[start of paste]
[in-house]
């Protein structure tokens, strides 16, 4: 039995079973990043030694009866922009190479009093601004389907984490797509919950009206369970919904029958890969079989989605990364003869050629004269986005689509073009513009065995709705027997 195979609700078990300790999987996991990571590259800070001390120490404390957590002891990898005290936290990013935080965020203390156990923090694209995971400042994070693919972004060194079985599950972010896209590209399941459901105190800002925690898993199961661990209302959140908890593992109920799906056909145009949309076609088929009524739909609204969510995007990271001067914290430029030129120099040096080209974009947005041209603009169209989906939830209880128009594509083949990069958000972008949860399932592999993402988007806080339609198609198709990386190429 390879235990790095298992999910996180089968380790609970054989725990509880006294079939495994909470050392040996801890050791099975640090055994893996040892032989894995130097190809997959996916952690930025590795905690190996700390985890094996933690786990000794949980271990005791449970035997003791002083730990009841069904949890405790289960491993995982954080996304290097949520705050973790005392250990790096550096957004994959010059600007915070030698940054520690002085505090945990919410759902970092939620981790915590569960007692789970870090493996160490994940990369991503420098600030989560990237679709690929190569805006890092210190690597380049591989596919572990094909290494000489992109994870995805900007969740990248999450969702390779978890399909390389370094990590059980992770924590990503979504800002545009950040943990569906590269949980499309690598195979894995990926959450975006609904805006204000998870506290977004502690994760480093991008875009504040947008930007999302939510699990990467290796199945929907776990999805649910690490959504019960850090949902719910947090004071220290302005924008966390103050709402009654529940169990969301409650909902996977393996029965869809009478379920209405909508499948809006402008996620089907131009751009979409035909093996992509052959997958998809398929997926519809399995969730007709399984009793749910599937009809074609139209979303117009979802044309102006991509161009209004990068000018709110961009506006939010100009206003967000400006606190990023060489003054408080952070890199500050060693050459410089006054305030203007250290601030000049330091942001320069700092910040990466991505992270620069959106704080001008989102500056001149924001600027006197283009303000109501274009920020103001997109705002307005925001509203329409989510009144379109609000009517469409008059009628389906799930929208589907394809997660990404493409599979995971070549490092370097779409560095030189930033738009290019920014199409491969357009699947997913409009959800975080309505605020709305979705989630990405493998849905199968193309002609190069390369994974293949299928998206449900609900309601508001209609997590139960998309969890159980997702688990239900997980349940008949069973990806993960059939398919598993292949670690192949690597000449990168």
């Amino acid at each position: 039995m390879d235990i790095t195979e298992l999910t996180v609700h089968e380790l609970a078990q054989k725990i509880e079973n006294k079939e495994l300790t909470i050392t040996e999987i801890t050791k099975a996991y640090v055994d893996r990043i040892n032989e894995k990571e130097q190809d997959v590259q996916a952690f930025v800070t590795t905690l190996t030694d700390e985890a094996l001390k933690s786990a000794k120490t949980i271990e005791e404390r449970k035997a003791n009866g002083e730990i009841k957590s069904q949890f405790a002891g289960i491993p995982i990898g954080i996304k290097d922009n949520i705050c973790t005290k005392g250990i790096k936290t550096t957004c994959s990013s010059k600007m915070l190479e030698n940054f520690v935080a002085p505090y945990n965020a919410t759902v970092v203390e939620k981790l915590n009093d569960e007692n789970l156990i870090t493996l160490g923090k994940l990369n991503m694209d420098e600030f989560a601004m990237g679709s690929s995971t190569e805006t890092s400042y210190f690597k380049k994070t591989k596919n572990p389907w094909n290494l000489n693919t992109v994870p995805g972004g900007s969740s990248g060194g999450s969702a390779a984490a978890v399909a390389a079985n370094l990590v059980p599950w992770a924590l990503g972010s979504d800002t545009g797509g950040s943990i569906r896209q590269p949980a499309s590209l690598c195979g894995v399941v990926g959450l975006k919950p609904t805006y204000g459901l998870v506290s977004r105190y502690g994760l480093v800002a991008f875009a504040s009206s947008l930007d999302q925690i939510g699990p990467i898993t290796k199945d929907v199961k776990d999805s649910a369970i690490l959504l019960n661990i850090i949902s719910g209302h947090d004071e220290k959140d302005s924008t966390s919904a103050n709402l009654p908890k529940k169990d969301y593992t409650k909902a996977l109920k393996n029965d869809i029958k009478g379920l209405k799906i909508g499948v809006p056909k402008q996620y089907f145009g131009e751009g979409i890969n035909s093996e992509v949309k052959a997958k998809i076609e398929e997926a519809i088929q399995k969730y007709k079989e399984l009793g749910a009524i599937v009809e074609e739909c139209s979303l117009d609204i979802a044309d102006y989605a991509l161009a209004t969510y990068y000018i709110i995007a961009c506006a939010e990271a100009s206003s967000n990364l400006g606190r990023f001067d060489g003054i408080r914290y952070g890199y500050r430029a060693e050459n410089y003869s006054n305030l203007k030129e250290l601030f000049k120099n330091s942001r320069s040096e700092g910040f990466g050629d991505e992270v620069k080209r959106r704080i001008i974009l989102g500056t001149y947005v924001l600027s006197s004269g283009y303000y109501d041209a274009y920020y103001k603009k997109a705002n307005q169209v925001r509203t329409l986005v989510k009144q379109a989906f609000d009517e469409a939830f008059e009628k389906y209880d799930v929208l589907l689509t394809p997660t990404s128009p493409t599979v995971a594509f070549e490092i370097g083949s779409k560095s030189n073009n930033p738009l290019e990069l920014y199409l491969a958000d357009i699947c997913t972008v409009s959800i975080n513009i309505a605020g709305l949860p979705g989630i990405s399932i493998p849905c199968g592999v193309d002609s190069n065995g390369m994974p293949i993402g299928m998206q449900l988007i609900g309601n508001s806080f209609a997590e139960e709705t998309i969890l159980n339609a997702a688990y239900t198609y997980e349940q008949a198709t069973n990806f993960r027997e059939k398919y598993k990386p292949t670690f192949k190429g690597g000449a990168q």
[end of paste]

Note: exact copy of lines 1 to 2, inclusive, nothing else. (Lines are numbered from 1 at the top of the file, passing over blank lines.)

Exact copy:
[in-house]
């Protein structure tokens, strides 16, 4: 039995079973990043030694009866922009190479009093601004389907984490797509919950009206369970919904029958890969079989989605990364003869050629004269986005689509073009513009065995709705027997 195979609700078990300790999987996991990571590259800070001390120490404390957590002891990898005290936290990013935080965020203390156990923090694209995971400042994070693919972004060194079985599950972010896209590209399941459901105190800002925690898993199961661990209302959140908890593992109920799906056909145009949309076609088929009524739909609204969510995007990271001067914290430029030129120099040096080209974009947005041209603009169209989906939830209880128009594509083949990069958000972008949860399932592999993402988007806080339609198609198709990386190429 390879235990790095298992999910996180089968380790609970054989725990509880006294079939495994909470050392040996801890050791099975640090055994893996040892032989894995130097190809997959996916952690930025590795905690190996700390985890094996933690786990000794949980271990005791449970035997003791002083730990009841069904949890405790289960491993995982954080996304290097949520705050973790005392250990790096550096957004994959010059600007915070030698940054520690002085505090945990919410759902970092939620981790915590569960007692789970870090493996160490994940990369991503420098600030989560990237679709690929190569805006890092210190690597380049591989596919572990094909290494000489992109994870995805900007969740990248999450969702390779978890399909390389370094990590059980992770924590990503979504800002545009950040943990569906590269949980499309690598195979894995990926959450975006609904805006204000998870506290977004502690994760480093991008875009504040947008930007999302939510699990990467290796199945929907776990999805649910690490959504019960850090949902719910947090004071220290302005924008966390103050709402009654529940169990969301409650909902996977393996029965869809009478379920209405909508499948809006402008996620089907131009751009979409035909093996992509052959997958998809398929997926519809399995969730007709399984009793749910599937009809074609139209979303117009979802044309102006991509161009209004990068000018709110961009506006939010100009206003967000400006606190990023060489003054408080952070890199500050060693050459410089006054305030203007250290601030000049330091942001320069700092910040990466991505992270620069959106704080001008989102500056001149924001600027006197283009303000109501274009920020103001997109705002307005925001509203329409989510009144379109609000009517469409008059009628389906799930929208589907394809997660990404493409599979995971070549490092370097779409560095030189930033738009290019920014199409491969357009699947997913409009959800975080309505605020709305979705989630990405493998849905199968193309002609190069390369994974293949299928998206449900609900309601508001209609997590139960998309969890159980997702688990239900997980349940008949069973990806993960059939398919598993292949670690192949690597000449990168």